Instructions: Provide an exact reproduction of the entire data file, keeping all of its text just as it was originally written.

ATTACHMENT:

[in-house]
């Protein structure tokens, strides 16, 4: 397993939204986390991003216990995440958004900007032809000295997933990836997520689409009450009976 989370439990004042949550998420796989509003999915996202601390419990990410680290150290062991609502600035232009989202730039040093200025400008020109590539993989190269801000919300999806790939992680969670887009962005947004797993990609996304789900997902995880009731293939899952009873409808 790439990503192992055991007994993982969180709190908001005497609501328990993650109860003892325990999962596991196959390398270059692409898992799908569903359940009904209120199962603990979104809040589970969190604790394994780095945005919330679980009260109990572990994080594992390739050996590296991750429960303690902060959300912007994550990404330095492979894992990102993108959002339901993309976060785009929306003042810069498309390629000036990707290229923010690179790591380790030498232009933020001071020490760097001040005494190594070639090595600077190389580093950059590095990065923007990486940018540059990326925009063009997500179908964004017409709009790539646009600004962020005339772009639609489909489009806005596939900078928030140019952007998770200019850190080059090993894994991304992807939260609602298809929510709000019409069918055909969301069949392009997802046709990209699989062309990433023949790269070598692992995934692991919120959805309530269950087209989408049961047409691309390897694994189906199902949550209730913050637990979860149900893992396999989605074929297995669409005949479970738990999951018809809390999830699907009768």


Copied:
[in-house]
């Protein structure tokens, strides 16, 4: 397993939204986390991003216990995440958004900007032809000295997933990836997520689409009450009976 989370439990004042949550998420796989509003999915996202601390419990990410680290150290062991609502600035232009989202730039040093200025400008020109590539993989190269801000919300999806790939992680969670887009962005947004797993990609996304789900997902995880009731293939899952009873409808 790439990503192992055991007994993982969180709190908001005497609501328990993650109860003892325990999962596991196959390398270059692409898992799908569903359940009904209120199962603990979104809040589970969190604790394994780095945005919330679980009260109990572990994080594992390739050996590296991750429960303690902060959300912007994550990404330095492979894992990102993108959002339901993309976060785009929306003042810069498309390629000036990707290229923010690179790591380790030498232009933020001071020490760097001040005494190594070639090595600077190389580093950059590095990065923007990486940018540059990326925009063009997500179908964004017409709009790539646009600004962020005339772009639609489909489009806005596939900078928030140019952007998770200019850190080059090993894994991304992807939260609602298809929510709000019409069918055909969301069949392009997802046709990209699989062309990433023949790269070598692992995934692991919120959805309530269950087209989408049961047409691309390897694994189906199902949550209730913050637990979860149900893992396999989605074929297995669409005949479970738990999951018809809390999830699907009768």